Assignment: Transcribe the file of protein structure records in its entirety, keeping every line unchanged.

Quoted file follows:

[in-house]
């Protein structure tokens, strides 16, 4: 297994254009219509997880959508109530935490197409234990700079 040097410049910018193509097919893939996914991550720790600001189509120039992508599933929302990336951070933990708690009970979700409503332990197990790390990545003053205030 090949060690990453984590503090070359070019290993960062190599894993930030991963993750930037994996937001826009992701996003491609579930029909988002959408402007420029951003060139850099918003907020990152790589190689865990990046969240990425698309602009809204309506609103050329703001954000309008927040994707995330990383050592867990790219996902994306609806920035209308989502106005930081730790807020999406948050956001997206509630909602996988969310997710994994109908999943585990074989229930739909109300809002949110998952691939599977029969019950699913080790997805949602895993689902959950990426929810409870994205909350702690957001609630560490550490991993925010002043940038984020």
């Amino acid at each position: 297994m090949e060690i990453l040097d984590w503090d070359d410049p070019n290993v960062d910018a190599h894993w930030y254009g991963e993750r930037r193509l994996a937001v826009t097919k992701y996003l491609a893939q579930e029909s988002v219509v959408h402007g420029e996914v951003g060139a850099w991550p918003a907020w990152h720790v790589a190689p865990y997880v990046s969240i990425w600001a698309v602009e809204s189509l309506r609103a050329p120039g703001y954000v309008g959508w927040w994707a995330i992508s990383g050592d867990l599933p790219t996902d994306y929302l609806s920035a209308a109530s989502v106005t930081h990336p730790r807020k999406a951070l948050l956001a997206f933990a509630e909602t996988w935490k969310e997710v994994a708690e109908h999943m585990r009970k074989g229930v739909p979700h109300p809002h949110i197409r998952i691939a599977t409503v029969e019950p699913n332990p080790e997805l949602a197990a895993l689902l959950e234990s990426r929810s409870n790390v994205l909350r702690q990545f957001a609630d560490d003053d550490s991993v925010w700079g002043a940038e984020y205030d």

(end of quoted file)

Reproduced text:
[in-house]
């Protein structure tokens, strides 16, 4: 297994254009219509997880959508109530935490197409234990700079 040097410049910018193509097919893939996914991550720790600001189509120039992508599933929302990336951070933990708690009970979700409503332990197990790390990545003053205030 090949060690990453984590503090070359070019290993960062190599894993930030991963993750930037994996937001826009992701996003491609579930029909988002959408402007420029951003060139850099918003907020990152790589190689865990990046969240990425698309602009809204309506609103050329703001954000309008927040994707995330990383050592867990790219996902994306609806920035209308989502106005930081730790807020999406948050956001997206509630909602996988969310997710994994109908999943585990074989229930739909109300809002949110998952691939599977029969019950699913080790997805949602895993689902959950990426929810409870994205909350702690957001609630560490550490991993925010002043940038984020």
């Amino acid at each position: 297994m090949e060690i990453l040097d984590w503090d070359d410049p070019n290993v960062d910018a190599h894993w930030y254009g991963e993750r930037r193509l994996a937001v826009t097919k992701y996003l491609a893939q579930e029909s988002v219509v959408h402007g420029e996914v951003g060139a850099w991550p918003a907020w990152h720790v790589a190689p865990y997880v990046s969240i990425w600001a698309v602009e809204s189509l309506r609103a050329p120039g703001y954000v309008g959508w927040w994707a995330i992508s990383g050592d867990l599933p790219t996902d994306y929302l609806s920035a209308a109530s989502v106005t930081h990336p730790r807020k999406a951070l948050l956001a997206f933990a509630e909602t996988w935490k969310e997710v994994a708690e109908h999943m585990r009970k074989g229930v739909p979700h109300p809002h949110i197409r998952i691939a599977t409503v029969e019950p699913n332990p080790e997805l949602a197990a895993l689902l959950e234990s990426r929810s409870n790390v994205l909350r702690q990545f957001a609630d560490d003053d550490s991993v925010w700079g002043a940038e984020y205030d």